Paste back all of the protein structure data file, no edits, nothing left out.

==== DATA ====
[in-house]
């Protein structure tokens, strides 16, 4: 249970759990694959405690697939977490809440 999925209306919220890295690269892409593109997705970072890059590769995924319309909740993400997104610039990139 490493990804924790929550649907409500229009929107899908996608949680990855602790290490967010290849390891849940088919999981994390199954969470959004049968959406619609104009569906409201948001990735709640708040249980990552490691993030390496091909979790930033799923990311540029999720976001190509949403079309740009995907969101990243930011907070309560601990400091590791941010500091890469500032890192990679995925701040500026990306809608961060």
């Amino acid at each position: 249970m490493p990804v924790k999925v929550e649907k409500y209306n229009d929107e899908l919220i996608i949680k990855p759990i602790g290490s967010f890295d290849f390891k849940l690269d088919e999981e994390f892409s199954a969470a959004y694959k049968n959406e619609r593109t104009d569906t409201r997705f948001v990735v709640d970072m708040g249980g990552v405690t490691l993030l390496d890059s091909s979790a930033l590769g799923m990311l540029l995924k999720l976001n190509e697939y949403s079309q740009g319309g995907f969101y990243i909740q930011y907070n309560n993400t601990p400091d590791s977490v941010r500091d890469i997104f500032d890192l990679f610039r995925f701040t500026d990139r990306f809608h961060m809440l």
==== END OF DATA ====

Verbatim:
[in-house]
């Protein structure tokens, strides 16, 4: 249970759990694959405690697939977490809440 999925209306919220890295690269892409593109997705970072890059590769995924319309909740993400997104610039990139 490493990804924790929550649907409500229009929107899908996608949680990855602790290490967010290849390891849940088919999981994390199954969470959004049968959406619609104009569906409201948001990735709640708040249980990552490691993030390496091909979790930033799923990311540029999720976001190509949403079309740009995907969101990243930011907070309560601990400091590791941010500091890469500032890192990679995925701040500026990306809608961060």
């Amino acid at each position: 249970m490493p990804v924790k999925v929550e649907k409500y209306n229009d929107e899908l919220i996608i949680k990855p759990i602790g290490s967010f890295d290849f390891k849940l690269d088919e999981e994390f892409s199954a969470a959004y694959k049968n959406e619609r593109t104009d569906t409201r997705f948001v990735v709640d970072m708040g249980g990552v405690t490691l993030l390496d890059s091909s979790a930033l590769g799923m990311l540029l995924k999720l976001n190509e697939y949403s079309q740009g319309g995907f969101y990243i909740q930011y907070n309560n993400t601990p400091d590791s977490v941010r500091d890469i997104f500032d890192l990679f610039r995925f701040t500026d990139r990306f809608h961060m809440l």